BARC Report Shows Mobile Retail BI On The Rise

As retailers strive to make faster, real-time decisions based on increasingly broad and unstructured data sets, their use of  business intelligence (BI) applications responding to those needs is on the rise. BI now is a strategic priority, with greater C-level ownership, in retail as well as other industries.

To determine precisely how BI tools are used, how successful they are and why some tools eventually are abandoned, the Business Applications Research Center (BARC), an independent software industry analyst firm, surveyed approximately 3,000 end users, consultants and vendors. Findings about these real-world experiences with BI were published October 2011 in the BI Survey 10.

The BARC BI Survey 10 studied all industries, but retail was one of the best represented, along with manufacturing, wholesale, banking and healthcare. “In the retail segment, where a huge volume of data is collected every day, a well-managed business intelligence system enables retailers to use this data to gain a faster, clearer and more accurate understanding of the day-to-day operations of the business,” Melanie Mack, Head of Market Research at BARC, told Retail TouchPoints. “This in turn allows  companies to make quicker, better-informed decisions to increase efficiency and improve the way they operate.”


Boost In Mobile BI Implementations
The report showed mobile BI usage on the rise in retail: “While 12% of retail companies currently use mobile BI, another 30%  plan to deploy it within the next 12 months,” Mack said. “Furthermore, those retailers who have already adopted mobile BI reported enjoying markedly higher business benefits from their BI software than their counterparts. Clearly, in an industry  where many of the key decision-makers spend a lot of time travelling and visiting stores, the ability to receive and act upon up-to-the-minute information on the road offers potentially huge benefits to retailers.”

In BARC’s analysis of BI in key areas, such as mobile, it used a Business Benefits Index (BBI) score to indicate the level of the  tool’s achievement. The BBI score is a composite, weighted rating of the application’s benefits. Specifically, respondents  evaluated 11 potential benefits, such as cost savings and data quality improvements. For each benefit, respondents were asked to indicate the level of achievement based on six levels:

1. Proven and quantified;
2. Proven, but not measured;
3. Formally claimed, but not verified;
4. Informally suspected;
5. Not achieved; and
6. Got worse/more expensive.

The three benefits achieved most frequently by companies implementing BI solutions are:

      1.Faster reporting, analysis or planning;

      2. More accurate reporting and analysis; and

      3. Better business decisions.

The business benefits least likely to be achieved are:

      1. Saved IT headcount (rated least of all); and

      2. Saved non-IT costs.

In addition to mobile, the BARC BI Survey 10 looked at where BI is headed in other key areas, including predictive analytics, real-time analysis, and collaboration.

In the retail segment, “Only 36% of retail companies using BI software report that they employ their BI tool for predictive  analytics, which corresponds with the average figure across all industries,” Mack reported. “Predictive analytics is a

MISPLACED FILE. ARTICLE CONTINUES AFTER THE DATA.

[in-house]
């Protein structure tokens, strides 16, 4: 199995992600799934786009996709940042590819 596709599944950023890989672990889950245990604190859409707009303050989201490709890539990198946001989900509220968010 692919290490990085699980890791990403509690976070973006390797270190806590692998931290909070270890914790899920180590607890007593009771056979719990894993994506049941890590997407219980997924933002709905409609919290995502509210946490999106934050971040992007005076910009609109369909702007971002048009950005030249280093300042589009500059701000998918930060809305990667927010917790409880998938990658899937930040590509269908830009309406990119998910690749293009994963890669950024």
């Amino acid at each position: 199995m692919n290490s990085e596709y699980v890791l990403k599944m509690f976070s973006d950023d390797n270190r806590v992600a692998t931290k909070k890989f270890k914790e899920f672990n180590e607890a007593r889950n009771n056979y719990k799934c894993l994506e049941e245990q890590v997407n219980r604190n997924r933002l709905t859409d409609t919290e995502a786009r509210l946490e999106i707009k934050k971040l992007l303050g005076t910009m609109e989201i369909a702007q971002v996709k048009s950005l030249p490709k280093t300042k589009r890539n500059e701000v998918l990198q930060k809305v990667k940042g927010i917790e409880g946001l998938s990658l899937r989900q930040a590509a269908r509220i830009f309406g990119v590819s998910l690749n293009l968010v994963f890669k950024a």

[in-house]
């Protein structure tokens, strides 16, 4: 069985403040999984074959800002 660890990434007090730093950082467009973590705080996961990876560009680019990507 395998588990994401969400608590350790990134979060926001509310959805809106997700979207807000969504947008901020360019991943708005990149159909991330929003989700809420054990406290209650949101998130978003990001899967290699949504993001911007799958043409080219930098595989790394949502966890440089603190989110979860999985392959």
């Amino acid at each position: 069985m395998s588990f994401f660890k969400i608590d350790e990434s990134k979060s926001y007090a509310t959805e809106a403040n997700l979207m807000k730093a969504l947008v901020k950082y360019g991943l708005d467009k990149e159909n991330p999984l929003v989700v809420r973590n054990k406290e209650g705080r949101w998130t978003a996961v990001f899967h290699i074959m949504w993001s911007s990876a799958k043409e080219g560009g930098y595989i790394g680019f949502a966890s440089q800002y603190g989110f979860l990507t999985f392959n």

practice well-suited to retailers and other companies with very large numbers of customers. The strategy can help retailers improve their businesses by understanding exactly how their customers behave then, based on those analytics, attempt to  predict those behaviors. So we were surprised to find that predictive analytics is not employed more frequently in the retail  sector.”

Now in its 10th edition, BARC’s survey of BI tools is comprised of three components:

            1. The BI Survey Analyzer, allowing users to analyze data in myriad ways;

            2. The BI Survey: The Results, an in-depth analysis of survey results; and

            3. The BI Survey: Best Practices, the most important factors contributing to BI success.

The report also compares BI software across a number of headline criteria such as performance, scalability and vendor support. Of the 26 products included in this year’s survey, the top four products attracting the most responses (in order) were QlikTech (QlikView), BOARD, Phocas and MicroStrategy.

Based on those findings, and with approval from BARC, QlikTech produced its own report, called The BARC BI Survey 10 ― QlikView Highlights. In the report, QlikTech compares its product against those from its primary peer group: BARC’s BI Giants, or companies with revenues of more than $200 million and a truly international reach. QlikTech reported that QlikView ranked highest among its peers in 10 critical categories, including customer loyalty; overall quality and support; performance  satisfaction; overall agility; and implementation time.

Recently, Retail TouchPoints (RTP) reported on BI in retail, in three issues of the RTP newsletter. The three-part feature looked at the data challenges faced by several well-known retailers and how their subsequent BI implementations, which helped them maximize insight, enhance decision-making and create better business value. Click here for Part I, Part II and Part III.

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